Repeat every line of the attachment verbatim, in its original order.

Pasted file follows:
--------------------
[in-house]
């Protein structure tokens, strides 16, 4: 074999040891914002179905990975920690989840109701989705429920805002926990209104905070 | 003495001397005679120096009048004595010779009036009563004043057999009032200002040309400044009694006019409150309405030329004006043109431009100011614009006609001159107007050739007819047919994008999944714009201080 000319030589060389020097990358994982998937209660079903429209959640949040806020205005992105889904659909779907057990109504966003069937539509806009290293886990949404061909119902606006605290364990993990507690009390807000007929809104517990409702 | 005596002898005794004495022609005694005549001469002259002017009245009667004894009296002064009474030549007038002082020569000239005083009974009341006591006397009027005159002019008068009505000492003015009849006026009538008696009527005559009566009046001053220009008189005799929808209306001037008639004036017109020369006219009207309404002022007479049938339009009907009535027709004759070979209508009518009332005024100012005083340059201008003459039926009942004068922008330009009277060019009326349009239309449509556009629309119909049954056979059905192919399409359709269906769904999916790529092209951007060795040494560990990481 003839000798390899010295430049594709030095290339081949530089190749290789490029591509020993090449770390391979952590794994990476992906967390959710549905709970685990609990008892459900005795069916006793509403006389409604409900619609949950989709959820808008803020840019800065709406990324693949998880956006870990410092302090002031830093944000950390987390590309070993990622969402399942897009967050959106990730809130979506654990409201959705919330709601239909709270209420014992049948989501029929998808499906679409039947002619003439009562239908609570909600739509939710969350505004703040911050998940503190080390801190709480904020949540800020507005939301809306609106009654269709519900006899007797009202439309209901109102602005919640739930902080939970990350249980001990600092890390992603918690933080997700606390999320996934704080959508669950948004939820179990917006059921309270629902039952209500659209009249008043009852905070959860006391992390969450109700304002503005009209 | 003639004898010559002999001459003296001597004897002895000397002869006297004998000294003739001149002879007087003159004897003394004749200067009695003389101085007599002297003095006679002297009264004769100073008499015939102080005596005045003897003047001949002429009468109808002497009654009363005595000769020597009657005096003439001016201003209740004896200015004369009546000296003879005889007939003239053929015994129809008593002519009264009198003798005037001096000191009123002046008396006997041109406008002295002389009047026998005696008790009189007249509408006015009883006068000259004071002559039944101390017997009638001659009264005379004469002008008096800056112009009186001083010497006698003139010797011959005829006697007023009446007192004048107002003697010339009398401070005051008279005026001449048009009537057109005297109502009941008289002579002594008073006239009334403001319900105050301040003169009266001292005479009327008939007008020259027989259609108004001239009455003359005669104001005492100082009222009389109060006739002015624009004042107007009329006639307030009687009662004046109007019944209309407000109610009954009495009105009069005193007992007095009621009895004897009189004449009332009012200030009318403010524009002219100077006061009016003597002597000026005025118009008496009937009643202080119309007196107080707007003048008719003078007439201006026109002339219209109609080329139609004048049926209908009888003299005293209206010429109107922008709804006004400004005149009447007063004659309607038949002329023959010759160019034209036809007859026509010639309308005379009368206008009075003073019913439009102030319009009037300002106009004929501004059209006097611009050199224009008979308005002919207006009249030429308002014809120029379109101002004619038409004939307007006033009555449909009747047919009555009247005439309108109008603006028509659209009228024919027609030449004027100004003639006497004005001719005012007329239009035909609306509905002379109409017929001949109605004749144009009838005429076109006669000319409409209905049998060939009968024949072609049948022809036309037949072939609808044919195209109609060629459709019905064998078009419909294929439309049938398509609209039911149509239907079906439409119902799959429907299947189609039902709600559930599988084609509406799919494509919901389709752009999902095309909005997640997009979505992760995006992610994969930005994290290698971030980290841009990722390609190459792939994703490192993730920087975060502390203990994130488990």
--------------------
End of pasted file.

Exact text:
[in-house]
């Protein structure tokens, strides 16, 4: 074999040891914002179905990975920690989840109701989705429920805002926990209104905070 | 003495001397005679120096009048004595010779009036009563004043057999009032200002040309400044009694006019409150309405030329004006043109431009100011614009006609001159107007050739007819047919994008999944714009201080 000319030589060389020097990358994982998937209660079903429209959640949040806020205005992105889904659909779907057990109504966003069937539509806009290293886990949404061909119902606006605290364990993990507690009390807000007929809104517990409702 | 005596002898005794004495022609005694005549001469002259002017009245009667004894009296002064009474030549007038002082020569000239005083009974009341006591006397009027005159002019008068009505000492003015009849006026009538008696009527005559009566009046001053220009008189005799929808209306001037008639004036017109020369006219009207309404002022007479049938339009009907009535027709004759070979209508009518009332005024100012005083340059201008003459039926009942004068922008330009009277060019009326349009239309449509556009629309119909049954056979059905192919399409359709269906769904999916790529092209951007060795040494560990990481 003839000798390899010295430049594709030095290339081949530089190749290789490029591509020993090449770390391979952590794994990476992906967390959710549905709970685990609990008892459900005795069916006793509403006389409604409900619609949950989709959820808008803020840019800065709406990324693949998880956006870990410092302090002031830093944000950390987390590309070993990622969402399942897009967050959106990730809130979506654990409201959705919330709601239909709270209420014992049948989501029929998808499906679409039947002619003439009562239908609570909600739509939710969350505004703040911050998940503190080390801190709480904020949540800020507005939301809306609106009654269709519900006899007797009202439309209901109102602005919640739930902080939970990350249980001990600092890390992603918690933080997700606390999320996934704080959508669950948004939820179990917006059921309270629902039952209500659209009249008043009852905070959860006391992390969450109700304002503005009209 | 003639004898010559002999001459003296001597004897002895000397002869006297004998000294003739001149002879007087003159004897003394004749200067009695003389101085007599002297003095006679002297009264004769100073008499015939102080005596005045003897003047001949002429009468109808002497009654009363005595000769020597009657005096003439001016201003209740004896200015004369009546000296003879005889007939003239053929015994129809008593002519009264009198003798005037001096000191009123002046008396006997041109406008002295002389009047026998005696008790009189007249509408006015009883006068000259004071002559039944101390017997009638001659009264005379004469002008008096800056112009009186001083010497006698003139010797011959005829006697007023009446007192004048107002003697010339009398401070005051008279005026001449048009009537057109005297109502009941008289002579002594008073006239009334403001319900105050301040003169009266001292005479009327008939007008020259027989259609108004001239009455003359005669104001005492100082009222009389109060006739002015624009004042107007009329006639307030009687009662004046109007019944209309407000109610009954009495009105009069005193007992007095009621009895004897009189004449009332009012200030009318403010524009002219100077006061009016003597002597000026005025118009008496009937009643202080119309007196107080707007003048008719003078007439201006026109002339219209109609080329139609004048049926209908009888003299005293209206010429109107922008709804006004400004005149009447007063004659309607038949002329023959010759160019034209036809007859026509010639309308005379009368206008009075003073019913439009102030319009009037300002106009004929501004059209006097611009050199224009008979308005002919207006009249030429308002014809120029379109101002004619038409004939307007006033009555449909009747047919009555009247005439309108109008603006028509659209009228024919027609030449004027100004003639006497004005001719005012007329239009035909609306509905002379109409017929001949109605004749144009009838005429076109006669000319409409209905049998060939009968024949072609049948022809036309037949072939609808044919195209109609060629459709019905064998078009419909294929439309049938398509609209039911149509239907079906439409119902799959429907299947189609039902709600559930599988084609509406799919494509919901389709752009999902095309909005997640997009979505992760995006992610994969930005994290290698971030980290841009990722390609190459792939994703490192993730920087975060502390203990994130488990």